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It was Leonora Eames' childhood dream come true. She had married Smith Ohlrig, a man worth millions. But her innocent dream became a nightmare once she realizes the truth about her husband - he is power mad and insane! Since he will not grant her a divorce, she leaves her life of luxury on Long Island and goes to work as a receptionist in an impoverished doctor's office in NYC's lower east side. After Smith deceives her into a temporary reconciliation, Leonora becomes pregnant. By the time she realizes she is expecting, she and one of the doctors, Larry Quinada (James Mason), have fallen in love. But she is again lured backed to her wealthy husband to give her child financial security. Her sadistic husband is hell-bent on keeping her and her child prisoner. What will happen to Leonora? Written by
Fiona Kelleghan <email@example.com>
Barbara Bel Geddes is perfect as a starry-eyes young woman who wants to make something of herself. She goes to charm school. Who would ever dream that a young lady in such a cloistered setting would meet and be wooed by a fabulously wealthy eccentric!
"Caught" is cast in a unique manner. Maybe it was the director's lack of familiarity with American performers. More likely, these are the people who were most eager to work under him. Whatever the reason for his choosing Robert Ryan to play the millionaire, it was brilliant casting: Ryan was a superb actor. He was tall and intense. In his most famous noirs, he plays cops or military men. Yet the character he plays here is withdrawn, well-spoken, and even a bit effete. He's in analysis, to boot! It's an exceptionally good performance that today would win an actor all sorts of awards.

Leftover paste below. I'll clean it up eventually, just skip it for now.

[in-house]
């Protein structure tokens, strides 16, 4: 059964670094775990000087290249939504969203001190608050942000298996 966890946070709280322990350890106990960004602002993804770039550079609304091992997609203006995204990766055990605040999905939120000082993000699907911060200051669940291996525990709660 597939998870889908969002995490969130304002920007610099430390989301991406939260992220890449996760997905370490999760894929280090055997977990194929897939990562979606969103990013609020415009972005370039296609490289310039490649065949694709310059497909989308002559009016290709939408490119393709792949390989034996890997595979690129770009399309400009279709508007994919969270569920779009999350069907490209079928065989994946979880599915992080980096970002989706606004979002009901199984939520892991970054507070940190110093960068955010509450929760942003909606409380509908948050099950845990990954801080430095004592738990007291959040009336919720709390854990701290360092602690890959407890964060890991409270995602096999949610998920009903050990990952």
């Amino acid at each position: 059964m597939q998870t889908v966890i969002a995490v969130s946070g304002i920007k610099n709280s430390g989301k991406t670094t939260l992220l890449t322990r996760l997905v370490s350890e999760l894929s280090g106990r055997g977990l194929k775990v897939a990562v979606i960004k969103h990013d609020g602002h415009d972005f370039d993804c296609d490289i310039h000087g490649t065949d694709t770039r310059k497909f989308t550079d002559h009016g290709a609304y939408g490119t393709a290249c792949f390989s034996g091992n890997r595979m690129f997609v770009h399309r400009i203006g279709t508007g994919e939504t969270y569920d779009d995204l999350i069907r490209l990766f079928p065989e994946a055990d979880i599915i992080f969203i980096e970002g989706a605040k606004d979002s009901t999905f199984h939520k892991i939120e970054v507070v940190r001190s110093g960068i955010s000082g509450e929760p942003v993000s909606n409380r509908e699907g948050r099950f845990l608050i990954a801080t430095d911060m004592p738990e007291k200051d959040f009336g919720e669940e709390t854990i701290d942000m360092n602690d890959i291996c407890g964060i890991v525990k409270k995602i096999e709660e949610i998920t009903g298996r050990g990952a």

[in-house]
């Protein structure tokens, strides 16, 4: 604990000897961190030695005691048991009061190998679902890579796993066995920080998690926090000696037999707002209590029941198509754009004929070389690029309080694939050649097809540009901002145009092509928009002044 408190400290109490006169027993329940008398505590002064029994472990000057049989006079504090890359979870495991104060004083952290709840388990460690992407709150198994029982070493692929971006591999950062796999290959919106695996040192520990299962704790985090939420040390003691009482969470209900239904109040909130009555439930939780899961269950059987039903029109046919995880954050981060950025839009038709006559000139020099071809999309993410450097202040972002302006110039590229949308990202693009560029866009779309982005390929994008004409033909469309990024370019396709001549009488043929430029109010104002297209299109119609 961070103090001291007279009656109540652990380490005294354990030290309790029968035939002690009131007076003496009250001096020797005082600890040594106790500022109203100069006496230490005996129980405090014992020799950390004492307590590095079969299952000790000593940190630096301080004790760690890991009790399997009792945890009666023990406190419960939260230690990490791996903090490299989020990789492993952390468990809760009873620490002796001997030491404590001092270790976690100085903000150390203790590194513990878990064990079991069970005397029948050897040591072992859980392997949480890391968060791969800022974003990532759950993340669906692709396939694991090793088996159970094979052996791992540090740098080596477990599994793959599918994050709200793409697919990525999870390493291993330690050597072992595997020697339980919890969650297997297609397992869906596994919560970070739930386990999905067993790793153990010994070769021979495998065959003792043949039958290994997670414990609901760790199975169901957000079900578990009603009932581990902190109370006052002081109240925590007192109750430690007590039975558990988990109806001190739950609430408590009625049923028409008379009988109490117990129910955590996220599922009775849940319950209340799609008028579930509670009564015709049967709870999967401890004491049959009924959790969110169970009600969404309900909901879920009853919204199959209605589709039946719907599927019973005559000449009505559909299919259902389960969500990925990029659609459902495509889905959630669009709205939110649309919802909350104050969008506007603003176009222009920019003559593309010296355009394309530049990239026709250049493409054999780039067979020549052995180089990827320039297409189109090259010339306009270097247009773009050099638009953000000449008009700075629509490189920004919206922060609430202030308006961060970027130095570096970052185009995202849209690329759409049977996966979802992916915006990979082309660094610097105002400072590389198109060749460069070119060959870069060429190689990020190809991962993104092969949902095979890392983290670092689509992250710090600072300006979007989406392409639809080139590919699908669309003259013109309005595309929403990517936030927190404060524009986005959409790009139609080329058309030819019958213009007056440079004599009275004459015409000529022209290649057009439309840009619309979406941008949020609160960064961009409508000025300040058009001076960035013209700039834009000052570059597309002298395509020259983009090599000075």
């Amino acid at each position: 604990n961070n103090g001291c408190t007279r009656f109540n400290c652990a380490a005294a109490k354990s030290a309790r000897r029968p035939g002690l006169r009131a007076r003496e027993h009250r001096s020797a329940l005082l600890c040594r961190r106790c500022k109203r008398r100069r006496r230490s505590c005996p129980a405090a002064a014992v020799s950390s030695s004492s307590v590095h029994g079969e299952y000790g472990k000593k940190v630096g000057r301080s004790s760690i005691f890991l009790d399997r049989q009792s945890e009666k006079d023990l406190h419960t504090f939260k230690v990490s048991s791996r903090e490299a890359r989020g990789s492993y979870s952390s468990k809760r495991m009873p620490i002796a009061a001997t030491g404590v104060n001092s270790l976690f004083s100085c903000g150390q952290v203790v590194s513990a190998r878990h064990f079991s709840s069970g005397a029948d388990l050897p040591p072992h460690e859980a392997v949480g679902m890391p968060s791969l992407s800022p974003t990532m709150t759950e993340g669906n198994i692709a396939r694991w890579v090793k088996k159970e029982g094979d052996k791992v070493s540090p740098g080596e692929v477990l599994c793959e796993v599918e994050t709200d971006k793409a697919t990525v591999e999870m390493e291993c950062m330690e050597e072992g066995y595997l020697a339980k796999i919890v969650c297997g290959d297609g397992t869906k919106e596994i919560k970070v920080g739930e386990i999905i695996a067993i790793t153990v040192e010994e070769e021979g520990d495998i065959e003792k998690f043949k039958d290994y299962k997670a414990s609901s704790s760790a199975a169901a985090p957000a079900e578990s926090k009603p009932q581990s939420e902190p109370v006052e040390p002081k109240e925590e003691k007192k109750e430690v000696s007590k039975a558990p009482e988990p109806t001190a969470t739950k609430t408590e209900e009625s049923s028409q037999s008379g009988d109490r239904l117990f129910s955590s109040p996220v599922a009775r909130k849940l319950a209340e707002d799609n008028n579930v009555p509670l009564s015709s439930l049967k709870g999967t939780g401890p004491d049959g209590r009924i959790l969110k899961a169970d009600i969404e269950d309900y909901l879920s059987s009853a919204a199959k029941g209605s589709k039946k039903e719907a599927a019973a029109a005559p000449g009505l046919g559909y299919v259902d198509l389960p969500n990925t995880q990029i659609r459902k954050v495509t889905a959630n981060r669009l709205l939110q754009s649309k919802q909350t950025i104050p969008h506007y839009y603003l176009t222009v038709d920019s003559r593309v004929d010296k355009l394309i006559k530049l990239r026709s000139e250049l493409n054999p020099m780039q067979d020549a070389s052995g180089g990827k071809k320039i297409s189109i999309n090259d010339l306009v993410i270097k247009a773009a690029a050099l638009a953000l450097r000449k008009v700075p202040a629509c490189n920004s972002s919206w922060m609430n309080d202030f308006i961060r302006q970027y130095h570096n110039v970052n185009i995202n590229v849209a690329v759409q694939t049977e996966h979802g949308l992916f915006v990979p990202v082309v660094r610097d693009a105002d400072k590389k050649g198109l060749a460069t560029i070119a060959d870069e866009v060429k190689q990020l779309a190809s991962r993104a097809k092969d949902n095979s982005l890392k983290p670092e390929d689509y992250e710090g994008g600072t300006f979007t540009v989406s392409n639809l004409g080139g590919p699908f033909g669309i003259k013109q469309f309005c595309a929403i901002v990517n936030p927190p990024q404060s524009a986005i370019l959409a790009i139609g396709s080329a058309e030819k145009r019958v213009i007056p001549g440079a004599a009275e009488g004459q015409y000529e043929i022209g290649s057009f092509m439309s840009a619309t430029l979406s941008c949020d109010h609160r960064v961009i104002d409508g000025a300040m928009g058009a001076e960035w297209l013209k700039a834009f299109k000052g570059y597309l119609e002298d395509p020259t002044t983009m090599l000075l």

James Mason is also cast very much against type: He plays a doctor who treats poor people for little or no pay. (Light years, not just a bit more than a decade, away from his Humbert Humbert!) And Ryan has a manservant who plays piano and calls everyone, male or female, "darling!" He is played to perfection by Curt Bois.
"Letter from an Unknown Woman" is a lovely film and probably Ophuls' most famous American work. It'd dreamy, romantic, heartbreaking. "Caught" is very different -- I would place it squarely as film noir. However, it does not lack for his famous shots of people ascending staircases and doing other graceful things beautifully.
If only for Ryan's performance, "Caught" is a must. And there is far more to it than that one performance.
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